Original URL path: http://www.ucdclinton.ie/MediaandtheArabSpring (2016-02-09)
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  • US-Iran Relations | ucdclinton.ie | UCD Clinton
    the US Arthur Miller Centenary Barack Obama Hope Change the American 2012 Election Global Diaspora and Development Forum Neoliberalism and American Literature Terra Incognita The Fight Against Hunger Media and the Arab Spring Bring a Tent and a Camera Videos from Occupy Wall Street US Iran Relations Ireland and African America New Realities Series US and Northern Ireland Colloquium Diaspora Strategies Encouragement Evolution and Engagement Conference New Ways of War

    Original URL path: http://www.ucdclinton.ie/US-IranRelationsWhatHappensNext (2016-02-09)
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  • Bring a Tent (and a Camera): Videos from Occupy Wall Street | ucdclinton.ie | UCD Clinton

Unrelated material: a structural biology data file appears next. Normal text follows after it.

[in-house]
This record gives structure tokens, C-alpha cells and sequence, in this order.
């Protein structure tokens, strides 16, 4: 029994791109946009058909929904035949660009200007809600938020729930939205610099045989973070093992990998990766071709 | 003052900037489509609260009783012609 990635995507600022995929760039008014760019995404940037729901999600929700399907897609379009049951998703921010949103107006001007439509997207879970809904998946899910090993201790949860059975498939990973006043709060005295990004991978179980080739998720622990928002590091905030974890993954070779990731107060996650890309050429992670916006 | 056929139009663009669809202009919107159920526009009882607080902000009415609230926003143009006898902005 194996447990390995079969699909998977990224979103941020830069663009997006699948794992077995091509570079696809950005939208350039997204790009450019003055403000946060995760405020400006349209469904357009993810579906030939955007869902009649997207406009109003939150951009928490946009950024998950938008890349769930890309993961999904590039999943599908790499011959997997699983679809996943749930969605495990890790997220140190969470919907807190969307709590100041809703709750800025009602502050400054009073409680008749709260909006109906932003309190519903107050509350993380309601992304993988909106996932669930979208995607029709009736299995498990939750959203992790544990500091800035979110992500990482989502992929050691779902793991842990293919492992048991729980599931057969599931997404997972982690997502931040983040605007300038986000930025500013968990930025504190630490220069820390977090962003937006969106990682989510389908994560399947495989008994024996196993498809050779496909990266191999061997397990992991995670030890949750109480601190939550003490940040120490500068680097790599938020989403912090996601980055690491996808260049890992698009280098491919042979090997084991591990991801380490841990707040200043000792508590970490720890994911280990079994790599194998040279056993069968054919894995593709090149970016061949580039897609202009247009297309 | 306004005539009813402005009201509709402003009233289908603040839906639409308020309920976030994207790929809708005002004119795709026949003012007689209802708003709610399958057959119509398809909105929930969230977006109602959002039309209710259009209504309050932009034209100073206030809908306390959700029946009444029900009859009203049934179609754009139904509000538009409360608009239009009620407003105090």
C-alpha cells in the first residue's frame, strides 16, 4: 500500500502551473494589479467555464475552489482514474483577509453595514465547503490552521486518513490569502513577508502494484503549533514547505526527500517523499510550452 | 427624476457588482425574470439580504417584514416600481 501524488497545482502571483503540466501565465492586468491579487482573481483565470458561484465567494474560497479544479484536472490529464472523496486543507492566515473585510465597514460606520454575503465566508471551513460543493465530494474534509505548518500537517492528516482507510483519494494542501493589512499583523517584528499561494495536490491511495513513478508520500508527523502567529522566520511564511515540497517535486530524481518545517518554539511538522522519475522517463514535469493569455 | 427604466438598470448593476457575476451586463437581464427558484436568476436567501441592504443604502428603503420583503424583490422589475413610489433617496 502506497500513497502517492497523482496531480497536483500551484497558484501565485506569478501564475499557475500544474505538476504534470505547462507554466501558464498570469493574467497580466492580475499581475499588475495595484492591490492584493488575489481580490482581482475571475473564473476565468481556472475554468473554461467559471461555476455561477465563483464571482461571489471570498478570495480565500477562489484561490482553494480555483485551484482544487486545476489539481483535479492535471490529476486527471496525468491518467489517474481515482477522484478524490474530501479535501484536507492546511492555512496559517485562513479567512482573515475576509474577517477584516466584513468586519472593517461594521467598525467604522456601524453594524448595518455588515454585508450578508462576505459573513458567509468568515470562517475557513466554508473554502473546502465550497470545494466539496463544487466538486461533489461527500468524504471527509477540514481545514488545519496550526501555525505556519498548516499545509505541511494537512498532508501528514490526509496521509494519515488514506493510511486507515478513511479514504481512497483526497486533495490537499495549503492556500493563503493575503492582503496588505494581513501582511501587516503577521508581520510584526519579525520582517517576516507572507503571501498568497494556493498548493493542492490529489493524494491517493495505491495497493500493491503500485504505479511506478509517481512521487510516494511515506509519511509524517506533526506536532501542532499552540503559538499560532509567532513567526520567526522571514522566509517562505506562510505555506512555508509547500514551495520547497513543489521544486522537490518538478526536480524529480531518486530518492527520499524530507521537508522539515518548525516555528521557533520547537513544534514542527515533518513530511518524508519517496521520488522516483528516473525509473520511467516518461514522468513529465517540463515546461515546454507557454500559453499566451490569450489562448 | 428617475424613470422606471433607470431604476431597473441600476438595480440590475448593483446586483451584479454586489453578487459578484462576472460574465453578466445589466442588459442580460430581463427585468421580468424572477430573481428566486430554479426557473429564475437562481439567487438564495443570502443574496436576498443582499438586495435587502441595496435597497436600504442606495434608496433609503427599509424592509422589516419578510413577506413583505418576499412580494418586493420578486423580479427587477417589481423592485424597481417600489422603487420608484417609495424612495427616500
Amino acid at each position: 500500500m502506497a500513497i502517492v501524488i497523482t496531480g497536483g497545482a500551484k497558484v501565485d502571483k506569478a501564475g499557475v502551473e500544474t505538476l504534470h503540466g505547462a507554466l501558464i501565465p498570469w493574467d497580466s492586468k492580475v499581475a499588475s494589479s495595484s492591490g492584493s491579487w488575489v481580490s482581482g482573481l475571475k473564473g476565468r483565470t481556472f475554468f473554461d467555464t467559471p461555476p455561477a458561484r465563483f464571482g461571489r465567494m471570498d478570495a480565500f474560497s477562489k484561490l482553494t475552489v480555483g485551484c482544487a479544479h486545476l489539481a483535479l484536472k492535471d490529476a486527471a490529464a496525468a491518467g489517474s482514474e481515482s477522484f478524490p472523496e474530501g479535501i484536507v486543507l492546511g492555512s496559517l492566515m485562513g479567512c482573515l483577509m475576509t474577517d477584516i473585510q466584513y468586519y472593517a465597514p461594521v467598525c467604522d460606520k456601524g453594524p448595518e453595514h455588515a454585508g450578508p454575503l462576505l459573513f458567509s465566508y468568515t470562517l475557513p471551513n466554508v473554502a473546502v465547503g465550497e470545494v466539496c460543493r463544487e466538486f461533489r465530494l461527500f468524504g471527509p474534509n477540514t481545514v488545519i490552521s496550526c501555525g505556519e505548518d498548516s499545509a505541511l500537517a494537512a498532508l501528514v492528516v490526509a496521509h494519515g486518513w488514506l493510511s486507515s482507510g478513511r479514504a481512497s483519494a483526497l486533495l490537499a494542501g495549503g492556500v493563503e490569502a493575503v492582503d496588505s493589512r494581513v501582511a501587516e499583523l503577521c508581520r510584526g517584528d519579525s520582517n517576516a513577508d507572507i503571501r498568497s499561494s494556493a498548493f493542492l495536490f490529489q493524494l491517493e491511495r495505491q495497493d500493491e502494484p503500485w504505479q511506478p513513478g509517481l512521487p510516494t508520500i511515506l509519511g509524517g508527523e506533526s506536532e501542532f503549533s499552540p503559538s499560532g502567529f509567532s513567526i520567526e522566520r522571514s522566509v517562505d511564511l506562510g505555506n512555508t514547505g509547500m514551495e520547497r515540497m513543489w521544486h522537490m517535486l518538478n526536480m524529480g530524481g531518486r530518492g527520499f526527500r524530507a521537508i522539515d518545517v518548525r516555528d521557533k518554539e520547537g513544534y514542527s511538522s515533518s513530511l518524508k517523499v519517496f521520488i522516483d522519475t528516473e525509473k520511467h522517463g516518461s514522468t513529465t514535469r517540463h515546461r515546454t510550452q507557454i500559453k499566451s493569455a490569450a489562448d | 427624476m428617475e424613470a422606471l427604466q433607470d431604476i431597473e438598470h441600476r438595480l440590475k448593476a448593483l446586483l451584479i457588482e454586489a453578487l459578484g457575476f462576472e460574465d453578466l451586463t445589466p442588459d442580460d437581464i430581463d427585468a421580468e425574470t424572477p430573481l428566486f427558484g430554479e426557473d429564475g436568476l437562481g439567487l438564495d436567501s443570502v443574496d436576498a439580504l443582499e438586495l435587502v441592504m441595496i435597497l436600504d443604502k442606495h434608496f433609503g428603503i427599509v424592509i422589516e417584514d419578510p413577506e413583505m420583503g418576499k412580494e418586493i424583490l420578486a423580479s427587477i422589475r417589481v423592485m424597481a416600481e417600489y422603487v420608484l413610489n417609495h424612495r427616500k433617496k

American 2012 Election Global Diaspora and Development Forum Neoliberalism and American Literature Terra Incognita The Fight Against Hunger Media and the Arab Spring Bring a Tent and a Camera Videos from Occupy Wall Street US Iran Relations Ireland and African America New Realities Series US and Northern Ireland Colloquium Diaspora Strategies Encouragement Evolution and Engagement Conference New Ways of War Insurgencies Small Wars and the Past and Future of Conflict

    Original URL path: http://www.ucdclinton.ie/BringaTentandaCameraVideosfromOccupyWallStreet (2016-02-09)
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  • The Fight Against Hunger | ucdclinton.ie | UCD Clinton